Brain death (BD), as the irreversible and permanent loss of cerebral and brainstem function, is relatively uncommon among newborns who need life support. It is considered the result of an acute and irreversible central nervous system insult. Asphyxia, severe intracranial hemorrhage and infection are the most common causes of BD in children. BD diagnosis is usually based on clinical criteria.
Dilemmas about life prolonging treatment for severely compromised infants – as brain dead infants are – has become challenging since neonatal intensive care unit (NICU) care has developed, quality of life and resource issues are nowadays continuously underlined. Caring for premature babies is expensive and costs have risen especially since an increased number of infants with handicaps survives. Intensivists’ main duty is first to save lives and then to interrupt treatment in certain conditions like detrimental brain damage.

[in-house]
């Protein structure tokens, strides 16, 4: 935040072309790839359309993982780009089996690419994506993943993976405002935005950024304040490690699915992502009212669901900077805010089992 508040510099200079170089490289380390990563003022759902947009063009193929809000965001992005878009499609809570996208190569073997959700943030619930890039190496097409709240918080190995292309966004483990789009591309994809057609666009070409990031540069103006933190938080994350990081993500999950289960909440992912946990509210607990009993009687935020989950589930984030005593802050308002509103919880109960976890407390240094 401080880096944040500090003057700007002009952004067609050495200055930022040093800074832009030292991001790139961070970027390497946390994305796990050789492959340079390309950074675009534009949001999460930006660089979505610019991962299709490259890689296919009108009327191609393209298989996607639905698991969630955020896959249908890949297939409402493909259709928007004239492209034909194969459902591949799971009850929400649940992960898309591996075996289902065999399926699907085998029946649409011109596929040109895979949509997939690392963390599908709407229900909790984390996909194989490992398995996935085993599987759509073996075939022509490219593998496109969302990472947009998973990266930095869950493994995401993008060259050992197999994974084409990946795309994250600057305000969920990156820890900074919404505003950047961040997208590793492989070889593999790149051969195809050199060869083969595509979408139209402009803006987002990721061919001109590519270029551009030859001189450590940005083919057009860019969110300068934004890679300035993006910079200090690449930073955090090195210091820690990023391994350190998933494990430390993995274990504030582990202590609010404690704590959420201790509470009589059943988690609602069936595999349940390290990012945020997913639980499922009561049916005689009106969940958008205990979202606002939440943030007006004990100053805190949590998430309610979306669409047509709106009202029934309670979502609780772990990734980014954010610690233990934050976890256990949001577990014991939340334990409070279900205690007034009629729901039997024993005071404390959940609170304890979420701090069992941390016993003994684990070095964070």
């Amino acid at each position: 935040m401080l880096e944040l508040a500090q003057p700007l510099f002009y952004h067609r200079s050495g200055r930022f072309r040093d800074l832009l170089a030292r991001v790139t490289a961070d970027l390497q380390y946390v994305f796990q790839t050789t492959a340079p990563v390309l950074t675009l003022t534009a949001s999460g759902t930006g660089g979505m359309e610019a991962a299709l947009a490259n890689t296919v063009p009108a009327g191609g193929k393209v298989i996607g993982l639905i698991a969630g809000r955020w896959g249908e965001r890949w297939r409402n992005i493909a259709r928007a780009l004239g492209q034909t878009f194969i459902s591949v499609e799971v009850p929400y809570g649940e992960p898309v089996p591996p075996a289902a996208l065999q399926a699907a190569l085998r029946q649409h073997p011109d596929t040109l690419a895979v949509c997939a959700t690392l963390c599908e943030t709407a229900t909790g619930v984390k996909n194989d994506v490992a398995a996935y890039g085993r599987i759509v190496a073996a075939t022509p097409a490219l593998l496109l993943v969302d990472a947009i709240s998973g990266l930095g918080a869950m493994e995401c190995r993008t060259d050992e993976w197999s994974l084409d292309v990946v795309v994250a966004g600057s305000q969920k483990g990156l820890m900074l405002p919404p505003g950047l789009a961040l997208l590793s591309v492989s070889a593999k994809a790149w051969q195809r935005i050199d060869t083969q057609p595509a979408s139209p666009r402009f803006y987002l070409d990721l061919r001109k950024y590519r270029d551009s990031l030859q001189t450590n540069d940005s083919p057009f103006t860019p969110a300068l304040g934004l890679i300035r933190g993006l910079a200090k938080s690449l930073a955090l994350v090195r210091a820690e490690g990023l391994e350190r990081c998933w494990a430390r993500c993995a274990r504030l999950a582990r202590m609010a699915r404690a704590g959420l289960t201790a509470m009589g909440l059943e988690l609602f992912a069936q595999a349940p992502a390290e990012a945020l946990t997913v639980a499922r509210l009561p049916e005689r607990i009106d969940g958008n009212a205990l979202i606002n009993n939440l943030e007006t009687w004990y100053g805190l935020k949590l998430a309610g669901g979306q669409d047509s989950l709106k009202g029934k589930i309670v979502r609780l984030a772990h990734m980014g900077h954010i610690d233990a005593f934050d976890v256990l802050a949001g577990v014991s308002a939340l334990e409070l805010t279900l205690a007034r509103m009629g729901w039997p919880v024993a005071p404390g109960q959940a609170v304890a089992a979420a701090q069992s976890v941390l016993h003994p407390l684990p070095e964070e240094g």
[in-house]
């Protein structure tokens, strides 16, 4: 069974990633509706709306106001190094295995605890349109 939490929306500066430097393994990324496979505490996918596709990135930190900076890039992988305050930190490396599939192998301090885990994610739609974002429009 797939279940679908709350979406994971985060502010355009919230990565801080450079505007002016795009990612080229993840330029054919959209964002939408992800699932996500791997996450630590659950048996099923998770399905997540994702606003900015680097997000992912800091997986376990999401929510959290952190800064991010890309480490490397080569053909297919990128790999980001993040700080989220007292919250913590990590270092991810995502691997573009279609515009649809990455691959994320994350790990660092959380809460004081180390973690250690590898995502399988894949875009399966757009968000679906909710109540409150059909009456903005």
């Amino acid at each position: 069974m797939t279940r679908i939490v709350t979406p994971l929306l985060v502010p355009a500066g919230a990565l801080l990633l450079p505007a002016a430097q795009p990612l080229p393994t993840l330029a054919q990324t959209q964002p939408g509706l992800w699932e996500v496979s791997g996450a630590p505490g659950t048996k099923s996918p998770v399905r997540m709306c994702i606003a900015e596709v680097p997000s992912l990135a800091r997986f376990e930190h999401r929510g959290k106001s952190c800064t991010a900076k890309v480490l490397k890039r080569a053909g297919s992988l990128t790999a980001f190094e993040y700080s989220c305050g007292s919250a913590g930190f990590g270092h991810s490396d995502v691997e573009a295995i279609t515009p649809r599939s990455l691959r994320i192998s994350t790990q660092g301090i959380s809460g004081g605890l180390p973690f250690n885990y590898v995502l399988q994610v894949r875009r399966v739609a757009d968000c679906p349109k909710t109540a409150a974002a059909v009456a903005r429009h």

The objective of this article is to present ethical decisions regarding brain dead newborns in order to balance between organ donation necessities and withholding/withdrawing treatment, with respect to the important role of infants’ parents in the process.